No one could have predicted that a major listeriosis outbreak in 2011 would be linked to a primary handling operation of fresh, whole cantaloupes. Only two other listeriosis outbreaks have been linked to commercially prepared fresh or fresh-cut produce in the U.S.: the watershed 1981 outbreak linked to coleslaw that first brought Listeria monocytogenes to national attention, and the 2010 outbreak linked to fresh-cut celery, where the source of contamination was identified as poor facility sanitation practices and a lack of environmental monitoring in the fresh-cut operation.
Unlike with Salmonella and pathogenic Escherichia coli—the two other bacteria of major importance in fresh produce food safety—the most likely source of L. monocytogenes contamination of fresh produce is not fecal contamination. Rather, L. monocytogenes is considered to be primarily a soil bacterium, expected to be found in field environments and recoverable from fresh produce. Why there have not been more listeriosis outbreaks linked to fresh produce is unknown (and a subject ripe for investigation), but studies of all three outbreaks revealed that the operations had conditions that led to significant postharvest growth of L. monocytogenes.
In 2008, the U.S. Food And Drug Administration (FDA) published a draft guidance for industry, recommending that operations for manufacturing ready-to-eat products vulnerable to L. monocytogenes growth implement environmental monitoring programs to detect when and where Listeria may have become entrenched in the environment, potentially becoming a source of product contamination. While the draft guidance was not written specifically for fresh-cut products, and some of the recommendations may not be practical for those products, the draft guidance does have some important information. Because of their typically wet and cold environments, fresh-cut operations are vulnerable to Listeria-finding harborage points. Fortunately, while L. monocytogenes is one of the few foodborne pathogens that can grow in cold environments (> 32 ºF), it grows slowly and does not compete well against other cold-tolerant microorganisms, which can cause spoilage but are not pathogenic. However, as the celery incident demonstrated, it is possible. Therefore, every fresh-cut operation should implement an environmental monitoring program aimed at detecting Listeria entrenchments in processed product handling areas.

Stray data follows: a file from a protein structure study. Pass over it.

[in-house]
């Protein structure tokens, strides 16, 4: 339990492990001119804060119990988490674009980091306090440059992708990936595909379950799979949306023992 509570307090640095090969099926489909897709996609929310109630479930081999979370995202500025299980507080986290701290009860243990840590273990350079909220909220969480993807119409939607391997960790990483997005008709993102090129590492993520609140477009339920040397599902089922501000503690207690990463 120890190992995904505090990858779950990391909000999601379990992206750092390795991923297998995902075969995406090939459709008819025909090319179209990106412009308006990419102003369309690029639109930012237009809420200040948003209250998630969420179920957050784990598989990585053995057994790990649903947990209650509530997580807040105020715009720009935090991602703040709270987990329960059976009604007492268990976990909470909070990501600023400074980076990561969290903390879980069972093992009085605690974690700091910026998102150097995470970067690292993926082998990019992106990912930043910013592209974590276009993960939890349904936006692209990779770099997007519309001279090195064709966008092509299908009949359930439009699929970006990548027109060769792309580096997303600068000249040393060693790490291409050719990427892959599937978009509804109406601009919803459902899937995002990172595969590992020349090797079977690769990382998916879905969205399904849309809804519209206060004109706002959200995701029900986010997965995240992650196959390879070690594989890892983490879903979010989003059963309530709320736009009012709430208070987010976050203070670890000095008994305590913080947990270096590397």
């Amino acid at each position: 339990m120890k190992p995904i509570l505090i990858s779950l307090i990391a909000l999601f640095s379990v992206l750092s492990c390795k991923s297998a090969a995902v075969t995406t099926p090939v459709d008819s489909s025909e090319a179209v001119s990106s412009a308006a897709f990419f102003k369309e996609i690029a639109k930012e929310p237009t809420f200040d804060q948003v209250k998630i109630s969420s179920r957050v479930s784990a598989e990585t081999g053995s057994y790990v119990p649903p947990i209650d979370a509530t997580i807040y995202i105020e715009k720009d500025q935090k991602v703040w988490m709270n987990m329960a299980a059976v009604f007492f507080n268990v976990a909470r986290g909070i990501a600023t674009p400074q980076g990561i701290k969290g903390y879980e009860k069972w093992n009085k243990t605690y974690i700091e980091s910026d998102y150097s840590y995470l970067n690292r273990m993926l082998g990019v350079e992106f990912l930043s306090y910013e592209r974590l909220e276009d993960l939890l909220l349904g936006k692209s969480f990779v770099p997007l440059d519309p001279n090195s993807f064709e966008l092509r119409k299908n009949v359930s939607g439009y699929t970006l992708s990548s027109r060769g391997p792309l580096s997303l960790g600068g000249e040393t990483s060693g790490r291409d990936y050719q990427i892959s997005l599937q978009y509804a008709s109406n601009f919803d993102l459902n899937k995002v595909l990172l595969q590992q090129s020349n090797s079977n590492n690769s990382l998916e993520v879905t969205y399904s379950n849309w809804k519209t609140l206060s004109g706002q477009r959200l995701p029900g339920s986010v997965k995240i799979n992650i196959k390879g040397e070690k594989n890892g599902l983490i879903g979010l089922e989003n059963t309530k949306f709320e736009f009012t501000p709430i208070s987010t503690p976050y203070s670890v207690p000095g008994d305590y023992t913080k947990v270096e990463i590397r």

An effective Listeria monitoring program cannot be fully described in this short article, but examples can be found in Tompkin et al. (1999), who recommended a zone approach to environmental monitoring, that is, actively monitoring zones around and on food contact equipment. Since everything ultimately ends up in the floor drains, they are a particularly good location to test if Listeria has invaded the processing area, such as swabbing the drains after washing down equipment but before sanitation. As Tompkin et al. described, occasional transient findings of Listeria in the processing environment are not unexpected, especially when working with fresh produce. However, recurring positives are a reason for concern and should trigger more rigorous equipment testing and sanitation to find and destroy Listeria that may have found a harborage point.
Since L. monocytogenes is not unexpected on raw produce, field and raw produce testing for the pathogen is not likely to yield useful information—it will be found, but does not necessarily indicate an unsafe condition. Likewise, finished product testing is not likely to be as sensitive to detecting potential contamination as environmental monitoring. However, environmental monitoring programs should be designed to find harborages, not just meet customers’ expectations for Listeria testing. Microbiologists skilled in Listeria detection should be consulted to develop a series of rotating monitoring points to detect when Listeria has invaded the processing area, and these should be tested vigorously (e.g., avoid wasting efforts on smooth surfaces; swab weld joints and hidden surfaces instead). Initial findings of Listeria spp. should lead to more aggressive cleaning and sanitizing in the area and retesting. If retesting yields negative findings, then the operation should go back to normal monitoring of the area. If retesting yields positive findings, then the Listeria may have found a harborage point, which needs to be found through extensive testing and eliminated like any pest. Listeria is a pervasive microorganism and has found harborage in unlikely places, such as hollow ladder rungs, hollow conveyor rollers, facility walls and chill tunnel insulation.
The tragic outbreak last year demonstrated that packinghouses might be as vulnerable to Listeria harborage and product contamination as fresh-cut operations. While Listeria is not likely to become entrenched in dry environments, operations or equipment that are routinely wet are vulnerable. Additionally, packinghouses that are not routinely held at the cold temperatures of fresh-cut operations can be even more vulnerable; while Listeria has a competitive advantage because it can survive and grow in cold environments, it likes warmer environments even more.
For more information about L. monocytogenes and environmental monitoring programs, operations should consult FDA’s Bad Bug Book, FDA’s Listeria guidance for industry, or a commercial laboratory experienced in Listeria and environmental testing.
David E. Gombas, Ph.D., is the senior vice president, food safety and technology, at the United Fresh Produce Association.
2. Tompkin, R.B., V.N. Scott, D.T. Bernard, W.H. Sveum and K.S. Gombas. 1999. Guidelines to prevent post-processing contamination from Listeria monocytogenes. Dairy Food Environ Sanitation 19:551–562.